Ninety-five years on, the Country Women’s Association is still going strong.

Story Amanda Burdon 

The CWA Cookery Book and Household Hints, now in its 54th edition, is an instructive manual. Alongside prized recipes for Anzac biscuits, honey kisses and Aunt Mary’s Christmas cake are such delights as aspic jelly, brain patties, and brawn using kangaroo tail and pig’s head. There’s an emphasis on practicality and resourcefulness. What other recipe collection also contains advice on how to cure chooks of scaly legs, wash a fleece or remove axle grease?

First released in 1936, the classic is respected and reliable – just like the organisation that published it, which this year celebrates its 95th birthday. It’s an impressive milestone for what many regard as Australia’s largest women’s lobby group.

Although membership is struggling in some quarters, today’s Country Women’s Association (CWA) still boasts 1200 branches and 25,000 members, and their mission – to improve the lot of rural people – remains largely unchanged from what first brought women together in Sydney in April 1922 for the inaugural Bushwomen’s Conference. At a time of drought and depressed commodity prices – when isolated outback women were dying in childbirth and children were being lost to common complaints such as diarrhoea and measles – health, education and other basic amenities in rural Australia were woefully behind that of our cities. Within days the crowd assembled at the conference had proposed ‘country clubs’ (later the popular rest rooms) to ease the loneliness of rural women, maternity wards in country hospitals and reduced train fares for country travellers. A mission evolved, “to improve the conditions of women on the land”, a provisional committee was elected and organisational structure formulated. Like every subsequent CWA event, it was all extremely well organised.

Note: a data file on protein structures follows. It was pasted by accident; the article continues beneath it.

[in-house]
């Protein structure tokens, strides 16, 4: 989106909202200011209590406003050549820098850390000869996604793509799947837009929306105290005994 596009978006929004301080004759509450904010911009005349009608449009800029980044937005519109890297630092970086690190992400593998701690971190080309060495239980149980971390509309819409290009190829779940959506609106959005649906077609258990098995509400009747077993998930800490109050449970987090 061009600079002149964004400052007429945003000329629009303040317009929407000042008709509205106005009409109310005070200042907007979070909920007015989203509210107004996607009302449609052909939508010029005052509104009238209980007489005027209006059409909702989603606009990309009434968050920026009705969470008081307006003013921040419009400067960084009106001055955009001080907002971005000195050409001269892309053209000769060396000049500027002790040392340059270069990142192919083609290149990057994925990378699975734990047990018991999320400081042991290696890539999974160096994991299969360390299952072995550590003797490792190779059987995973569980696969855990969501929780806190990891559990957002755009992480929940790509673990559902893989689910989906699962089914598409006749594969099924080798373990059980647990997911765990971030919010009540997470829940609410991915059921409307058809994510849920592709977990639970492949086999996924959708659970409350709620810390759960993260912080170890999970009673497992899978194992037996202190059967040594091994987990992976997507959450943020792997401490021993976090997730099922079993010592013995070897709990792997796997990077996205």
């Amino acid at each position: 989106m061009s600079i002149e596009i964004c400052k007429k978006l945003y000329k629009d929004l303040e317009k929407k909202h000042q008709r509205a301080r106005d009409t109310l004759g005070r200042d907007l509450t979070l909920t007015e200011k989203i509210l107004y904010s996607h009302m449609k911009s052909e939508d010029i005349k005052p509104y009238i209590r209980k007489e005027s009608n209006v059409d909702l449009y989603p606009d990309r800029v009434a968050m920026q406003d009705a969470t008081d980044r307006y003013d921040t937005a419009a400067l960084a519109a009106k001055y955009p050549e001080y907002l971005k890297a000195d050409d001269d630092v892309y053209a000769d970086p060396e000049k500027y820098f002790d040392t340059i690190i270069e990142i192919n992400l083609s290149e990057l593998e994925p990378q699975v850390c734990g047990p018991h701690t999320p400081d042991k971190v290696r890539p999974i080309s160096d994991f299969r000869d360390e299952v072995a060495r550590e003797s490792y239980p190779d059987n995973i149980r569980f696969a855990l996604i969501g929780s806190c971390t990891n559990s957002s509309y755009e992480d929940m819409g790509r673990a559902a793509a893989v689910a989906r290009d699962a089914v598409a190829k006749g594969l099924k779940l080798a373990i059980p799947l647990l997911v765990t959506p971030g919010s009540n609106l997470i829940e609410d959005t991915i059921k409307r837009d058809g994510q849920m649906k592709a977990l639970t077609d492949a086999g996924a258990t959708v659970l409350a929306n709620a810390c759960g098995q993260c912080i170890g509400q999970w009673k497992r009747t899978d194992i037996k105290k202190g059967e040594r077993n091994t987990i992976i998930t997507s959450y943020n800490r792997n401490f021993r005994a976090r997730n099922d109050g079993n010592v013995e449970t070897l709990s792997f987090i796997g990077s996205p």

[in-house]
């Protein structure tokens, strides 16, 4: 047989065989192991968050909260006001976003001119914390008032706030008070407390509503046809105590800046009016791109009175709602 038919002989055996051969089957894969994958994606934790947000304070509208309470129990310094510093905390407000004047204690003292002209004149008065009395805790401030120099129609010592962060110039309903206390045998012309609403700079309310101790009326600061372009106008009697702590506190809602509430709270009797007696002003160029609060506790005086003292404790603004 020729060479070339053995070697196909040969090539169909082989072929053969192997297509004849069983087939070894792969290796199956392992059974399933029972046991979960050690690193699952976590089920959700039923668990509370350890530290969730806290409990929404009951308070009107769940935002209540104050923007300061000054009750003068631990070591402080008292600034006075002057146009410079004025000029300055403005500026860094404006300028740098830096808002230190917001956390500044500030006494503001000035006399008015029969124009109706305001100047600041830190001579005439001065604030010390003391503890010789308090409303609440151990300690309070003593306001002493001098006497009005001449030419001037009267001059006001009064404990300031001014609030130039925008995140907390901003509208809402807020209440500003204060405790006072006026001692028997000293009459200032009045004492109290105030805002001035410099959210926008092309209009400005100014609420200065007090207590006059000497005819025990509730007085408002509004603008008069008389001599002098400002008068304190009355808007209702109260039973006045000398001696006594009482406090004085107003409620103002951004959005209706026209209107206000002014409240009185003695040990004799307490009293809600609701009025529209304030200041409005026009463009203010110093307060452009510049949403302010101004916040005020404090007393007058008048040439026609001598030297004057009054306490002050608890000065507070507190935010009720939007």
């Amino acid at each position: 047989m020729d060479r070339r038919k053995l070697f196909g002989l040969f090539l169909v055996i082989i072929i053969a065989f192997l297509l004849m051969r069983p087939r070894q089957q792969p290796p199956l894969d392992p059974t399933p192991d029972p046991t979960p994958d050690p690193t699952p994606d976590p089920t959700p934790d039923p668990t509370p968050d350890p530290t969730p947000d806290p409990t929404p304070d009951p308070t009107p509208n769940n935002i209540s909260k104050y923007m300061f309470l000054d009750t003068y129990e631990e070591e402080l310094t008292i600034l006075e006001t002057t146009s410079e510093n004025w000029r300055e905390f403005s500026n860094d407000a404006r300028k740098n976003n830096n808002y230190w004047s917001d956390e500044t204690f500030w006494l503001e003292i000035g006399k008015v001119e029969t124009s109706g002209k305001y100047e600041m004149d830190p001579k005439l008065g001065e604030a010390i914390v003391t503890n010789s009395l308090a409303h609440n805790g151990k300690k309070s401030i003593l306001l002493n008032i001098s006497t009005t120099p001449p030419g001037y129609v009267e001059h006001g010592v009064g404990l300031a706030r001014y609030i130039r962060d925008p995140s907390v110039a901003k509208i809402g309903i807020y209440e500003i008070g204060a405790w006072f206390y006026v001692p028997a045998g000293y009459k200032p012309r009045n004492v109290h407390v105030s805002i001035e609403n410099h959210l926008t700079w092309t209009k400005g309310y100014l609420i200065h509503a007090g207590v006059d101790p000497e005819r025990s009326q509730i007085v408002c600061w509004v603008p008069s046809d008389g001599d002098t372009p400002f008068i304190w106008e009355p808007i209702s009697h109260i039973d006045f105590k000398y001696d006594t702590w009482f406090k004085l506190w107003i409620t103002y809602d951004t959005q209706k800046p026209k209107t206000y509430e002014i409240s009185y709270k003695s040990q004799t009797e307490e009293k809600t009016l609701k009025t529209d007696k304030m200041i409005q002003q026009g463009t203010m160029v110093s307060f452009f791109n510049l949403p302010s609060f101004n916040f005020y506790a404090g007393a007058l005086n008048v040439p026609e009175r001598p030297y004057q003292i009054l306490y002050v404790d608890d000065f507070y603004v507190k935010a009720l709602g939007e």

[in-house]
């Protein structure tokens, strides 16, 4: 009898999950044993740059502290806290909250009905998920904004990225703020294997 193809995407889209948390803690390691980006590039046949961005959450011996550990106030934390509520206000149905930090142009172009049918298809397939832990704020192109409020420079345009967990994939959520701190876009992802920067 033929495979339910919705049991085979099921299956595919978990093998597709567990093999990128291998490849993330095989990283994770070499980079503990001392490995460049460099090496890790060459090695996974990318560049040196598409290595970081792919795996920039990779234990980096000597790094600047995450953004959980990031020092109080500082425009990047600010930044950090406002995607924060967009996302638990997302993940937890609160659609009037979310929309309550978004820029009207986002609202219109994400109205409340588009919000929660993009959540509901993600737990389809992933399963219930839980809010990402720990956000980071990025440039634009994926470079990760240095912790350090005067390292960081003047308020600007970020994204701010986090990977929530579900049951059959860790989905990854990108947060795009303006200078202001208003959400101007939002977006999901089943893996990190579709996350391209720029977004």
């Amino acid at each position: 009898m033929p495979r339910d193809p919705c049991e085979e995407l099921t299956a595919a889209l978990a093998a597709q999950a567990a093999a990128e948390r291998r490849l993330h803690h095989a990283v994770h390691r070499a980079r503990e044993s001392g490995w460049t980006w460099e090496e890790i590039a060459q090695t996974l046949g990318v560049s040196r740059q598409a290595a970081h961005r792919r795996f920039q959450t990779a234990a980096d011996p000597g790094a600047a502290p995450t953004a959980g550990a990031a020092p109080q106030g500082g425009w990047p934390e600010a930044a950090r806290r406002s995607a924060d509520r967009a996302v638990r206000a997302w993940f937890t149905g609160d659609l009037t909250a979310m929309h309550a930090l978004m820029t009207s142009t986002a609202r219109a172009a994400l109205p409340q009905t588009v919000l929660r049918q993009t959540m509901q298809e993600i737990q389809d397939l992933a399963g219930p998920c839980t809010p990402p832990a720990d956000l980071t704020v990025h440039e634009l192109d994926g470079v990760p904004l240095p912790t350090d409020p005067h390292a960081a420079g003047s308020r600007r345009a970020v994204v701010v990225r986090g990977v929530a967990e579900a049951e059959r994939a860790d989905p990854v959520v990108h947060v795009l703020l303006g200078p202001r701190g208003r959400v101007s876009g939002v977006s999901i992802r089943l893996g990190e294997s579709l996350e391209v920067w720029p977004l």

This story excerpt is from Issue #112

Outback Magazine: Apr/May 2017